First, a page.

Mountain High 

By now you’re probably aware that the extreme danger of spontaneous statewide combustion has forced the responsible agencies to impose Stage 2 fire restrictions upon their respective human charges, but do you know exactly what that means?

First of all, leave the explosives where they belong—in a plastic tote under the kitchen sink, like all good Americans—because you are totally not allowed to use them in the wild between 1 PM and 1 AM, which as we all know are basically the best hours for blowing up the backcountry.

Also, there is to be no welding in the woods for the time being, neither with MAPP gas nor oxyacetylene, which is to say that this is most definitely not the time to be perpetrating vigilante repairs on Forest Service cabins and whatnot.

Finally, and this is really the kicker, all hikers and rec-heads are ordered to make certain that no two stones, of which at least one may contain a significant percentage of flint, are disturbed in such a way that leads to their striking one another and creating the spark necessary to end it all for the remaining million of us.

But seriously folks, play it safe out there and learn what these restrictions mean from someone who puts public safety ahead of humor: Visit dnrc.mt.gov/public_interest/currentrestrictions.asp for the straight dope.

And speaking of dope, though not really, the Great Burn Study Group is planning to blaze on down the trail in their continuing efforts to monitor weeds, wildlife and more on their trip to Pollock Ridge in Idaho’s Great Burn proposed wilderness from Fri., July 27, through Sun., July 29. If you’ve got a hankering for roadless backcountry, call Beverly at 240-9901.

The current threat of terror by fire has everyone seeking safe haven, which may be the reason that the Great Burn plays host to not one but two groups of bandy-legged tourists this week: The Sierra Club offers their own 16-mile trip into the wild and rugged backcountry of the Great Burn from Fri., July 27, through Sun., July 29. Space on this trip is very limited, so be the first sylvan demolitionist on your block to call Bob at 549-1142.

There must be something about restricted access that ramps up our altruism hormones, because this week’s outdoor offerings are full of groups going out not only to enjoy, but also to do good. Case in point: The Bob Marshall Wilderness Foundation leads a day trip to Skiumiah Lake in the Great Bear Wilderness on Sat., July 28. You’ll clear trail, hack up brush, refrain from all manner of metalsmithery and enjoy wonderful views of the Flathead Valley as soon as you call Shannon at 863-5411.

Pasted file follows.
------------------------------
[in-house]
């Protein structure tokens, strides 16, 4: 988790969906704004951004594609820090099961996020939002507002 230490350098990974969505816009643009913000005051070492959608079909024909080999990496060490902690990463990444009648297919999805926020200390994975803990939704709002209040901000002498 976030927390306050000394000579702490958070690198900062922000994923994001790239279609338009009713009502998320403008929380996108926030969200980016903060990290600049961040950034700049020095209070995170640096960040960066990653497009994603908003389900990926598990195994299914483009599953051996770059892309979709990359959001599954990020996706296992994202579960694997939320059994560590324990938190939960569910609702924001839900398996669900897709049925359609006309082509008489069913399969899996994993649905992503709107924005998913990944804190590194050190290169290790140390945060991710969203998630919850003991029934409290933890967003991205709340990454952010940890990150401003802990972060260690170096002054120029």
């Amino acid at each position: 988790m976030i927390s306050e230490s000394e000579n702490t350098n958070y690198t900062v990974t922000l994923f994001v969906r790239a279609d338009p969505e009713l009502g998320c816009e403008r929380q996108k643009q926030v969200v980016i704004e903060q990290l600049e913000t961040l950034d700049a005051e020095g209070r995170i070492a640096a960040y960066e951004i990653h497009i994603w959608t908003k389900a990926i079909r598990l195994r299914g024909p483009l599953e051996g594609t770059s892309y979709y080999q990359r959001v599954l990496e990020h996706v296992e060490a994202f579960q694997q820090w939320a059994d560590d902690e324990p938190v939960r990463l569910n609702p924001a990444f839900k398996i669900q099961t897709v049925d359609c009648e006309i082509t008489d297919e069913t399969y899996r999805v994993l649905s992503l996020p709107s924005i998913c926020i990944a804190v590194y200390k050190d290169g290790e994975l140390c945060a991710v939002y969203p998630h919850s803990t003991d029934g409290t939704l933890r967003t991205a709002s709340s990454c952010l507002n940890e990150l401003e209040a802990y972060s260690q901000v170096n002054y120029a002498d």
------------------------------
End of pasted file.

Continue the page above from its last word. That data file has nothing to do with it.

Did I jinx myself, or what? Here comes another gang of rosy-fingered do-gooders with intent to map invasive weed species and inventory campsites during their four-day trip into the Cabinet Mountains. Join UM’s Wilderness Institute for a trip to the Sky Lakes area from Sat., July 28, through Tue., July 31, which all begins with a call to Laurie at 243-5361.

Okay, if you’re not sitting down, go ahead and do so. I can wait. If you’re feeling as hot-blooded as I am these days, you’d be advised to quit with the head games and get down to Whitefish Mountain Resort—which inhabits the same space as Big Mountain—for an urgent show from Lou Gramm, lead singer of Foreigner, at 6 PM on Sat., July 28. I promise it’ll feel like the first time.

Even if it takes you a few days to get “Juke Box Hero” out of your head, you’ll still recover in plenty of time to take full advantage of this next mellow offering: The Bitterroot’s Canyons Athletic Club leads a day hike to Castle Rock, just a stone’s throw west of Darby, at 11 AM on Mon., July 30. You’ll want a daypack with food, first-aid supplies, and layers, for the weather in the shade has been known to get “cold as ice.” Call 363-1555.

After a blue morning, enjoy a blue day in the Bitterroot as you while away the hours waiting for this next sucker to roll down the pike: the staff and ghosts at Fort Owen State Park await your 8 PM arrival for “Dancing by the Light of the Moon,” a two-part program at the site of Montana’s most ancient “white” settlement. Enjoy tours of ye olde homesteade before shaking your Manifest Destiny-maker to the musical virtuosity of guitarist, autoharpist and banjo-plinker Bill Rossiter. Call 375-2606.

Finally, the Canoe Rack and Paddle MT invite you to attend their Introduction to Recreational Kayaking class at 6 PM on Tue., July 31. The three-hour class covers some of the basics and will whet your whistle as only the ghost-of-boating-future can.

So take this stuff and run with it—but for God’s sake take the matches out of your pocket first—and let me know how it goes. I’ll be waiting for a girl like you.
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